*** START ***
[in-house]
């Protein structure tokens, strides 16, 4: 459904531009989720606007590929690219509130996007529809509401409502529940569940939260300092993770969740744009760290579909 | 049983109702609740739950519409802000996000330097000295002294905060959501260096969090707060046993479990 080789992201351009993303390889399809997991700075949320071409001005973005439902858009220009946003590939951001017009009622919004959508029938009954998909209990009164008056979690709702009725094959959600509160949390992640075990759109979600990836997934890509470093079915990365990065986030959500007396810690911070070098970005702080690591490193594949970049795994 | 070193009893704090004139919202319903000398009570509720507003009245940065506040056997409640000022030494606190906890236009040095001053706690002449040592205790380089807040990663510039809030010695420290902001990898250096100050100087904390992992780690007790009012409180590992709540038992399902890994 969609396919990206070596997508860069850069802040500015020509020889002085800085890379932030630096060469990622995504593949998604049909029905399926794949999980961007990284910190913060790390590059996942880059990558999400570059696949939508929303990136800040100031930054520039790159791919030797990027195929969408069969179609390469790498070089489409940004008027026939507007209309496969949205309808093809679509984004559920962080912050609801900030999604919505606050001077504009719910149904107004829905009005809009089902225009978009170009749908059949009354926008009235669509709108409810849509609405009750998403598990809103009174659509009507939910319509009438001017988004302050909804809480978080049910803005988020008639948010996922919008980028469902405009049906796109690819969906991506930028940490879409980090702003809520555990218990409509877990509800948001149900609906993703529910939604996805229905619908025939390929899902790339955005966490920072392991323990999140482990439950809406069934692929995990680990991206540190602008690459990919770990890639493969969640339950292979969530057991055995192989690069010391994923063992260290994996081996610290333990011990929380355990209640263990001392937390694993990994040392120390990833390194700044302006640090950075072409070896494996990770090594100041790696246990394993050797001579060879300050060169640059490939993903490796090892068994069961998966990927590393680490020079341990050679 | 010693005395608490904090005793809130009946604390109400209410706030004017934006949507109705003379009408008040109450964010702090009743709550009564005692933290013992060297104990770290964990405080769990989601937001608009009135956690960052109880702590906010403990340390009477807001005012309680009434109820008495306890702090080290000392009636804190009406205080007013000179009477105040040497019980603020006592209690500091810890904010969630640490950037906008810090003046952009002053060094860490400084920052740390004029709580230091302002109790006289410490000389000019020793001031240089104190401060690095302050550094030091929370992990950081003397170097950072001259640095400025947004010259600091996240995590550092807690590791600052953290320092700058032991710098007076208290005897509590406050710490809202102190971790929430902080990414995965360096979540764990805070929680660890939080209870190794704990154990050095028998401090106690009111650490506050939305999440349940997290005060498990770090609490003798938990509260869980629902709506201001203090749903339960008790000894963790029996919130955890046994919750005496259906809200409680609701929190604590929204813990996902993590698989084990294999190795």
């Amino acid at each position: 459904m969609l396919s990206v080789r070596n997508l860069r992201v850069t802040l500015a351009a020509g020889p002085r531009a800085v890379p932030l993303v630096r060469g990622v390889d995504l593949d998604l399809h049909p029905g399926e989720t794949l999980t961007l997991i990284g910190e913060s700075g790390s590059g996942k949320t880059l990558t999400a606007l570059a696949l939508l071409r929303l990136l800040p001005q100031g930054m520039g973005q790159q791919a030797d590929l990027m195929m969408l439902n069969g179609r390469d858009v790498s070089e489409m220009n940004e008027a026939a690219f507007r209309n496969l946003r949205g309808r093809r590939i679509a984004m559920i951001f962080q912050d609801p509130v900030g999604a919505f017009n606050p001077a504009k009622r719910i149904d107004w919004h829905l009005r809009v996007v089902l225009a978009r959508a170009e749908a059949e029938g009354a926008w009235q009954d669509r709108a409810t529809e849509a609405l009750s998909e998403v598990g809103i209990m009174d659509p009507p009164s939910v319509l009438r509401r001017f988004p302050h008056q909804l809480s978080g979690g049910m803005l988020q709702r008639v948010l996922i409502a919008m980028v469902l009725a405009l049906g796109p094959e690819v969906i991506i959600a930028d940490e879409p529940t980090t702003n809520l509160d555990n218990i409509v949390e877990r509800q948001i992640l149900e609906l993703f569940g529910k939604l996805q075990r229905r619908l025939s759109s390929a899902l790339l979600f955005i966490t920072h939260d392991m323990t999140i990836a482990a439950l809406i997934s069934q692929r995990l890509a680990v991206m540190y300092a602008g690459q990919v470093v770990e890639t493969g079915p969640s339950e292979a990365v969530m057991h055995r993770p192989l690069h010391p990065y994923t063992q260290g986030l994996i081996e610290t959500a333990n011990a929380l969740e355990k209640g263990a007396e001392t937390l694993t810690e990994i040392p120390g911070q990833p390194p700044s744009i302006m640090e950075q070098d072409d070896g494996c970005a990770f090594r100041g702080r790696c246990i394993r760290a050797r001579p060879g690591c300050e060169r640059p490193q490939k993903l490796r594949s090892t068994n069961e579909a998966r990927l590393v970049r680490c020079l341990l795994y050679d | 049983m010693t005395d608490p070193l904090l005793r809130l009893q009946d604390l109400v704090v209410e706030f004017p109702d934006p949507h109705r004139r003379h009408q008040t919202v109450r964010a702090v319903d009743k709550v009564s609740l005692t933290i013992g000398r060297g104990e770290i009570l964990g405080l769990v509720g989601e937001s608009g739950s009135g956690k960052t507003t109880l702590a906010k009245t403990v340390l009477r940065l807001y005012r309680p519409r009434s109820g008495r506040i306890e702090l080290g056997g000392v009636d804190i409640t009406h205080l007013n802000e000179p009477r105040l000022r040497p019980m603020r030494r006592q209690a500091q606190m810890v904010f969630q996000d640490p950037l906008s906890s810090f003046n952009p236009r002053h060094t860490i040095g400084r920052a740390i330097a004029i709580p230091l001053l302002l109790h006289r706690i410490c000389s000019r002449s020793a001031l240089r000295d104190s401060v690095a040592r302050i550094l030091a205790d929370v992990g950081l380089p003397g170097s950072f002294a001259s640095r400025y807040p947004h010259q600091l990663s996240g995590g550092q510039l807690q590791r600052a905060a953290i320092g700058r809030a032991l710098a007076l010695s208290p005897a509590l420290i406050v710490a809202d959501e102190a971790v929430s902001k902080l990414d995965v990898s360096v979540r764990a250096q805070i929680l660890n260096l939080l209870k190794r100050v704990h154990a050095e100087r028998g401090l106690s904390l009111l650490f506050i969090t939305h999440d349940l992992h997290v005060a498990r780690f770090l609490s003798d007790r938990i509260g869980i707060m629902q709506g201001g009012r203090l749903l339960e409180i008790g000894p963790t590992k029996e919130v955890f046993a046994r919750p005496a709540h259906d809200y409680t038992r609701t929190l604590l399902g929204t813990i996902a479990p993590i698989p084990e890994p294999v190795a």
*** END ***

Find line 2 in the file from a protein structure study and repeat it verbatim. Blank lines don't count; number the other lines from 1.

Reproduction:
């Protein structure tokens, strides 16, 4: 459904531009989720606007590929690219509130996007529809509401409502529940569940939260300092993770969740744009760290579909 | 049983109702609740739950519409802000996000330097000295002294905060959501260096969090707060046993479990 080789992201351009993303390889399809997991700075949320071409001005973005439902858009220009946003590939951001017009009622919004959508029938009954998909209990009164008056979690709702009725094959959600509160949390992640075990759109979600990836997934890509470093079915990365990065986030959500007396810690911070070098970005702080690591490193594949970049795994 | 070193009893704090004139919202319903000398009570509720507003009245940065506040056997409640000022030494606190906890236009040095001053706690002449040592205790380089807040990663510039809030010695420290902001990898250096100050100087904390992992780690007790009012409180590992709540038992399902890994 969609396919990206070596997508860069850069802040500015020509020889002085800085890379932030630096060469990622995504593949998604049909029905399926794949999980961007990284910190913060790390590059996942880059990558999400570059696949939508929303990136800040100031930054520039790159791919030797990027195929969408069969179609390469790498070089489409940004008027026939507007209309496969949205309808093809679509984004559920962080912050609801900030999604919505606050001077504009719910149904107004829905009005809009089902225009978009170009749908059949009354926008009235669509709108409810849509609405009750998403598990809103009174659509009507939910319509009438001017988004302050909804809480978080049910803005988020008639948010996922919008980028469902405009049906796109690819969906991506930028940490879409980090702003809520555990218990409509877990509800948001149900609906993703529910939604996805229905619908025939390929899902790339955005966490920072392991323990999140482990439950809406069934692929995990680990991206540190602008690459990919770990890639493969969640339950292979969530057991055995192989690069010391994923063992260290994996081996610290333990011990929380355990209640263990001392937390694993990994040392120390990833390194700044302006640090950075072409070896494996990770090594100041790696246990394993050797001579060879300050060169640059490939993903490796090892068994069961998966990927590393680490020079341990050679 | 010693005395608490904090005793809130009946604390109400209410706030004017934006949507109705003379009408008040109450964010702090009743709550009564005692933290013992060297104990770290964990405080769990989601937001608009009135956690960052109880702590906010403990340390009477807001005012309680009434109820008495306890702090080290000392009636804190009406205080007013000179009477105040040497019980603020006592209690500091810890904010969630640490950037906008810090003046952009002053060094860490400084920052740390004029709580230091302002109790006289410490000389000019020793001031240089104190401060690095302050550094030091929370992990950081003397170097950072001259640095400025947004010259600091996240995590550092807690590791600052953290320092700058032991710098007076208290005897509590406050710490809202102190971790929430902080990414995965360096979540764990805070929680660890939080209870190794704990154990050095028998401090106690009111650490506050939305999440349940997290005060498990770090609490003798938990509260869980629902709506201001203090749903339960008790000894963790029996919130955890046994919750005496259906809200409680609701929190604590929204813990996902993590698989084990294999190795």